It’s reassuring to know that the large sum of money you’re putting towards your home each month is going towards an investment. And, if you’re a renter, your money is certainly going towards an investment – your landlord’s investment, that is!
If you’re tired of paying someone else’s mortgage, it’s time to look into purchasing a home of your own. And, contrary to common belief, you don’t need stellar credit in order to be approved for a mortgage. Though it helps, it’s far from necessary.
If your credit score is low, try these strategies to help you purchase the home of your dreams:
1. FHA mortgage. The Federal Housing Administration doesn’t directly administer loans to buyers. Rather, they act as a liaison between buyers and private lenders by insuring the loan through the government.
- Since the government insures the loan, lenders are more likely to offer a loan to under-qualified candidates, and also offer the loan at a reasonable interest rate.
- FHA mortgages are tailored to buyers with traits that most private lenders find to be undesirable: buyers with low annual income, low credit scores, fresh college graduates, or buyers that have undergone bankruptcy within recent years.
- FHA mortgages require a down payment as little as 3.5%. So a home that is listed at $300,000 would require a $10,500 down payment through an FHA loan, rather than the standard 20% which would pan out to $60,000.
2. Seller Financing. When a seller finances a home, he agrees to allow the buyer to pay the seller directly over time for the home, instead of seeking financing through a traditional lending institution. This can be an attractive option for some sellers who are dealing with an overly saturated real estate market that yields few qualified buyers, and even fewer offers.
- Seller financing is becoming increasingly popular because lenders are tightening up their requirements and making unconventional borrowers jump through insurmountable hoops.
- More often than not, a seller that is offering financing will ask for a larger down payment in order to lower his risk. It isn’t uncommon for a seller to request 30% to 50% of the purchase price as a down payment.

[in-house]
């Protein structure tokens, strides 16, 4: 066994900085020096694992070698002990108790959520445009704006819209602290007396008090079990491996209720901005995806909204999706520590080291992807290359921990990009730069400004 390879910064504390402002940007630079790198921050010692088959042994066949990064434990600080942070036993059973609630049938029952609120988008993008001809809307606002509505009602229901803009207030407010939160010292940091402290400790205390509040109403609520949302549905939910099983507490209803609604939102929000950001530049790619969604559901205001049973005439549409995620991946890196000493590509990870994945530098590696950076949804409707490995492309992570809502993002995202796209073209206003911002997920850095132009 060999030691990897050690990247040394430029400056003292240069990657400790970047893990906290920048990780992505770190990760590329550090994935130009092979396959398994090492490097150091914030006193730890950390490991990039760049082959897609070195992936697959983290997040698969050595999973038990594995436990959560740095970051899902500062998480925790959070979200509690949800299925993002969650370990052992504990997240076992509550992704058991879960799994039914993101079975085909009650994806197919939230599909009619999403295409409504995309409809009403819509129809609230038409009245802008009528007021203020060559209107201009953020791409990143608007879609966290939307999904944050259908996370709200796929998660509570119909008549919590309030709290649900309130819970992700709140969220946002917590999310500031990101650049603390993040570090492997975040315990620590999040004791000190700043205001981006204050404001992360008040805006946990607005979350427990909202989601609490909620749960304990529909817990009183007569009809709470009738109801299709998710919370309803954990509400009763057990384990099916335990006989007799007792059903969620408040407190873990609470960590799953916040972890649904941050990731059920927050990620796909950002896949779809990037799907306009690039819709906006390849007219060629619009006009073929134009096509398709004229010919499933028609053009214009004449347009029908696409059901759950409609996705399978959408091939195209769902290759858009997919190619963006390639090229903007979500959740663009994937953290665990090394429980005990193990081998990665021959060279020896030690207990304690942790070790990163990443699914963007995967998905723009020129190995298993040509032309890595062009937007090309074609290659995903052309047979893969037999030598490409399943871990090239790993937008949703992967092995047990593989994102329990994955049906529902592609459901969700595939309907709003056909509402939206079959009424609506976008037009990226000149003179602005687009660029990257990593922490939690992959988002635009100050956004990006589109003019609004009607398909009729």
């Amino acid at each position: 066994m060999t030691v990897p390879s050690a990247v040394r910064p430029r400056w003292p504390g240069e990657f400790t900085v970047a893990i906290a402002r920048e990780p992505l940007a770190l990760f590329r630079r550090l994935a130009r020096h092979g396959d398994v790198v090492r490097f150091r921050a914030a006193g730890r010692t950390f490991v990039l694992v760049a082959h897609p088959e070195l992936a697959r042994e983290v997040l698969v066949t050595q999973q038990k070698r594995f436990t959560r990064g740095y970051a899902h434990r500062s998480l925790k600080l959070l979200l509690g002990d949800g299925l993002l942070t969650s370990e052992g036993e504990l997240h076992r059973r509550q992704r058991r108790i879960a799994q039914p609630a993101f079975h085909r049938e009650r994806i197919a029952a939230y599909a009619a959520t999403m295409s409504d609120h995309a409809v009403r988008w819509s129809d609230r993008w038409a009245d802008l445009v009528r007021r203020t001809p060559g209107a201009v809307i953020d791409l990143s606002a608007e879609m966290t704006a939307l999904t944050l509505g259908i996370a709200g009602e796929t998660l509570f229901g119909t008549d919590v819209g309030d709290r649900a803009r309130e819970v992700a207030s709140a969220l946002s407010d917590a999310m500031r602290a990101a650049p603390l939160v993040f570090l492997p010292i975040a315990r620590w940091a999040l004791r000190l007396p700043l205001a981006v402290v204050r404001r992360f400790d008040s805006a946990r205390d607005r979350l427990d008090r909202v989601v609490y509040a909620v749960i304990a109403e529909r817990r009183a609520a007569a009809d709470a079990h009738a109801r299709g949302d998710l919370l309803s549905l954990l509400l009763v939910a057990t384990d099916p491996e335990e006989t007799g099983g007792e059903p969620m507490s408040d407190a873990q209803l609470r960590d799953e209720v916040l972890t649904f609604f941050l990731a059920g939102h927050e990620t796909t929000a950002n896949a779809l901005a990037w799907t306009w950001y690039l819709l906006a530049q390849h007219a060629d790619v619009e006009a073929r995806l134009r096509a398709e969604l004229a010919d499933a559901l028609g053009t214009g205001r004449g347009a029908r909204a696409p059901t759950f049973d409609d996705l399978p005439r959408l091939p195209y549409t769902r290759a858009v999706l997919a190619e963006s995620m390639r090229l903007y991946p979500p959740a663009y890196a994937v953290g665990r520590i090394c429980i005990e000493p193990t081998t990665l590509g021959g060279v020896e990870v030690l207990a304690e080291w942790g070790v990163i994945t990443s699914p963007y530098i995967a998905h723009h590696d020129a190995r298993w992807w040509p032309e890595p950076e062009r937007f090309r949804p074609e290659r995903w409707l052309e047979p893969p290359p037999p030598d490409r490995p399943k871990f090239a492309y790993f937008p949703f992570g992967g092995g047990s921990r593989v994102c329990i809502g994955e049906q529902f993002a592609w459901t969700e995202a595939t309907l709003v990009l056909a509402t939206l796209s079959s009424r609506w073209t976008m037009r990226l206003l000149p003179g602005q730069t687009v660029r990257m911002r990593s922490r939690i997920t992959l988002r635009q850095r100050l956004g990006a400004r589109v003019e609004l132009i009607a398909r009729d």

- Be aware, sellers will still charge you interest on the home.
- To make the offer more attractive to the seller, consider offering more for the home. For example, if the home is listed at $300,000, you can offer $325,000. This will only cost you a couple of hundred dollars extra per month, but is a large enticement to the seller.
- Always employ the services of experienced real estate agents, as they’ll be familiar with this complicated process. An experienced real estate agent will be able to guide both you and the seller through the necessary paperwork, escrow account, and promissory note details.
3. Improve your credit score. Though it’s understandable that you want to buy a home right now, it might make more financial sense for your family to wait a while. Take a year off of your home searching and focus on improving your credit score. Typically, all it takes is a year to see a significant difference in your score.
- Increase your credit score by disputing errors on your credit report. Try to keep the inquiries to a minimum, though no inquiries would be ideal. And of course, pay all of your bills on time, especially your credit cards, student loans and car payments.
- Pay down the balance on your credit cards. Generally, lenders like to see that you use less than 30% of your available credit.
- Rather than deactivating older credit cards that you rarely use, keep them. Not only do they give you more available credit (which lenders love to see), but also, the older your credit history, the less of a gamble you’ll be perceived as.
Whether your credit score is 589 or 620, you can buy a home. You may not be able to receive the keys to your kingdom at this very moment. But if you’re willing to choose a less conventional approach to home buying or you’re dedicated to improving your credit score throughout the next 12 months, you can move into your new place in no time at all.